Southwest Airlines issues another 400 furlough warnings to workers amid wage-cut talks
Southwest Airlines told another 402 mechanics and other employees Wednesday that they could be furloughed in January as the carrier tries to negotiate cost cuts with union groups.
Dallas-based Southwest, which is anticipating billions of dollars in losses next year due to the COVID-19 pandemic, is pushing for 10% wage cuts from union employees after already cutting pay for non-union workers and management for 2021. Company leaders say that without pay cuts, they’ll have to furlough workers — a first in the airline’s 50-year history.
The workers issued furlough warnings are represented by the Aircraft Mechanics Fraternal Association and include mechanics, facilities maintenance technicians and employees who clean airplanes. The furloughs are scheduled to start Jan. 25 if Southwest can’t get a deal with the union or Congress doesn’t pass payroll stimulus for airlines.
Southwest also issued another 1,503 warnings to other AMFA members that they’re at risk for furloughs if bumped by more senior employees at other locations.
The airline already issued warnings to 42 materials specialists on Nov. 6 for employees who maintain stock for aircraft maintenance.
“We have been engaged with our unions since early October seeking pathways to help us reduce our costs, and it is unfortunate that we had to move forward with this outcome, as the affected employees are valued members of the Southwest family,” Southwest vice president of labor relations Russell McCrady said in a statement. “We are not closing the door to further discussions, but we need agreements to be reached to help us save these employees’ jobs and address the extremely challenging economic conditions we face.”
Union members would have to approve taking pay or benefit cuts under existing collective bargaining agreements with the company. Those contracts also protect workers from permanent layoffs by granting them recall rights.
The WARN notices, required by federal and state law to give workers notice ahead of large layoffs, don’t mean layoffs are imminent but lay the groundwork in the event that an employer does need to cut workers.
Competing carrier American Airlines, based in Fort Worth, has already furloughed or laid off 19,000 union and non-union workers as it faces similar struggles with a lack of air travel demand during the COVID-19 pandemic.
Southwest lost $1.2 billion in the second quarter and is still burning through about $11 million of cash a day. CEO Gary Kelly said last month that the company is about 20% overstaffed and will need to cut salaries and other costs if it hopes to stop losing money.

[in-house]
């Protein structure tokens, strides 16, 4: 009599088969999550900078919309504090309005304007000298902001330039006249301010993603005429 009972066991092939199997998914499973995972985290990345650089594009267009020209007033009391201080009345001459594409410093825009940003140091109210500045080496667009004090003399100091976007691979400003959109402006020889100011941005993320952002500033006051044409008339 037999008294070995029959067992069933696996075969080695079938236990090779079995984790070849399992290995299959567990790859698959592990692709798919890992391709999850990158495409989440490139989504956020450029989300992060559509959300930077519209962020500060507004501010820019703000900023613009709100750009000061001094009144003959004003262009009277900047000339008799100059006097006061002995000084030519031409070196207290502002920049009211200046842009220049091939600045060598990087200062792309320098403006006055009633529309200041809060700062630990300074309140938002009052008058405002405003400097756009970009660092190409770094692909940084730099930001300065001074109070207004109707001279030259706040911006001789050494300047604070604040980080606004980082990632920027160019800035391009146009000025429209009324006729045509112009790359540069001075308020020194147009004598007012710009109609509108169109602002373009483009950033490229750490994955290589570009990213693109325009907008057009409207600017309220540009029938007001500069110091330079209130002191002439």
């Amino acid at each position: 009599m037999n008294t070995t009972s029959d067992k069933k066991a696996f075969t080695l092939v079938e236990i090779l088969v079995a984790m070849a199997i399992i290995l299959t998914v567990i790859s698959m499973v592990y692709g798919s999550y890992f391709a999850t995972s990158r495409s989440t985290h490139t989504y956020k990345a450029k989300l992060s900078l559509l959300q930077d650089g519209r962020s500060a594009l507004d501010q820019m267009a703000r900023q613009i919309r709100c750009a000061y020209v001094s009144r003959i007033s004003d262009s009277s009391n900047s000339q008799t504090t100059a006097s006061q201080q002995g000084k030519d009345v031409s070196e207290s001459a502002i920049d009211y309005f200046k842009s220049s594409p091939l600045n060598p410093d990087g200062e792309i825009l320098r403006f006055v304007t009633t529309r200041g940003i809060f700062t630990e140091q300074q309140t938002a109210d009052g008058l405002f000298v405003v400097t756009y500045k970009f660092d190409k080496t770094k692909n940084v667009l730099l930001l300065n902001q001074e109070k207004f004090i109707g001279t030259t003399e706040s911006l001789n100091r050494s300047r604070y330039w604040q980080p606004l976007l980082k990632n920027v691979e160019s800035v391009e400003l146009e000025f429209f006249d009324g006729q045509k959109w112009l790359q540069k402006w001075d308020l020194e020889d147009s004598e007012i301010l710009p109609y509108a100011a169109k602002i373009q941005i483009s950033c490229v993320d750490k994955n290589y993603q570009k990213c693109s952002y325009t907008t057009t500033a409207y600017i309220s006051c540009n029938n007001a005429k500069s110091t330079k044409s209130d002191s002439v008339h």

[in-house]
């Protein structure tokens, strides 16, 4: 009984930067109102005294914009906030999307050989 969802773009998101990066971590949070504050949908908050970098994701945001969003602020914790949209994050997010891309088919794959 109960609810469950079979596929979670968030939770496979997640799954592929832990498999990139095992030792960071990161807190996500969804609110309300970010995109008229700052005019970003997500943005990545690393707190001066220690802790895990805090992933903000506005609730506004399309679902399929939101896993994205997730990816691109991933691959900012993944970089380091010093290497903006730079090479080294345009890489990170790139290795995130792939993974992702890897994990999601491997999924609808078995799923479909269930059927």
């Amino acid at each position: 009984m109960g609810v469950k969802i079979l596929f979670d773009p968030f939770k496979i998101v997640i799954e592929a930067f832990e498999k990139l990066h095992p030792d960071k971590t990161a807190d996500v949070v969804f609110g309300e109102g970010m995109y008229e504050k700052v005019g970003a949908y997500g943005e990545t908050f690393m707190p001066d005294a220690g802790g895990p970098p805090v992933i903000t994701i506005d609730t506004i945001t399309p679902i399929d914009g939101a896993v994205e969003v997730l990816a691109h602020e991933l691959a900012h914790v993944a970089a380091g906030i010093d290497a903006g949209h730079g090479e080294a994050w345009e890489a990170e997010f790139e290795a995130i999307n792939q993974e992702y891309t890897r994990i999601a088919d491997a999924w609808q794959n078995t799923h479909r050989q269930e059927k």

Negotiations have been tense so far with unions. Pilots and flight attendants have pushed Southwest to come up with options other than cutting salaries. Lyn Montgomery, president of Transport Workers Union Local 556 representing flight attendants, said cutting salaries won’t fix Southwest’s problems, which come down to having too many employees and not enough customers.
“Gary (Kelly) acknowledges that this is a demand problem,” Southwest Pilots Association president Jon Weaks said in an interview last week. “This is where the company is going to have to do a lot of soul searching.”
Unions have also taken issue with “force majeure” contract language that could allow the carrier to alter a deal due to unforeseen circumstances. Almost everything about the COVID-19 pandemic has been hard to predict, union leaders said.
Kelly said cutting costs is the only way to avoid massive deficits the company is facing next year as the airline industry struggles to climb out of the hole carved by the pandemic. Some unions are critical of Southwest for stockpiling $13.4 billion in cash that they say could be used to pay workers. But Kelly and other Southwest leaders contend they need that cushion to keep the airline operating. Most of that money comes from loans and aircraft leases the company has pursued since the beginning of the pandemic.
Kelly told employees in an audio message this week that the company has already factored a potential vaccine into financial projections for 2021.
“It doesn’t mean we can stop pursuing cost reductions and revenue enhancements,” Kelly said. “We’re still facing a billion dollars in overspending this year.”
This article originally appeared on Dallas Morning News